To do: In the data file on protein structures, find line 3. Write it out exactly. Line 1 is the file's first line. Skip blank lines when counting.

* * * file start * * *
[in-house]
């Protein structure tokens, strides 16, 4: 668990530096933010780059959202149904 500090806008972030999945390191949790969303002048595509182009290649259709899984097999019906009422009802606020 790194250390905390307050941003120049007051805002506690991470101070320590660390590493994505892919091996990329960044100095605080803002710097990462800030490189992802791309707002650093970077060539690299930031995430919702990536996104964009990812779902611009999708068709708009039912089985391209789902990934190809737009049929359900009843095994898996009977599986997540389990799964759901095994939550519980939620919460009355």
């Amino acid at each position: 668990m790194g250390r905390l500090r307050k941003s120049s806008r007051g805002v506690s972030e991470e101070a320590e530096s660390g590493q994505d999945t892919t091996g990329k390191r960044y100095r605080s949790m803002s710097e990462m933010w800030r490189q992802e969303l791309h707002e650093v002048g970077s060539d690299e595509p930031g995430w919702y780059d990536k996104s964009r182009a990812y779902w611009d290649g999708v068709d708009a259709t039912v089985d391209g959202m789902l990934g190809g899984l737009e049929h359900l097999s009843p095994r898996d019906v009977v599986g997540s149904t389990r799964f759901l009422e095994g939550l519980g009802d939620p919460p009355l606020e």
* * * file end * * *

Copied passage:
């Amino acid at each position: 668990m790194g250390r905390l500090r307050k941003s120049s806008r007051g805002v506690s972030e991470e101070a320590e530096s660390g590493q994505d999945t892919t091996g990329k390191r960044y100095r605080s949790m803002s710097e990462m933010w800030r490189q992802e969303l791309h707002e650093v002048g970077s060539d690299e595509p930031g995430w919702y780059d990536k996104s964009r182009a990812y779902w611009d290649g999708v068709d708009a259709t039912v089985d391209g959202m789902l990934g190809g899984l737009e049929h359900l097999s009843p095994r898996d019906v009977v599986g997540s149904t389990r799964f759901l009422e095994g939550l519980g009802d939620p919460p009355l606020e």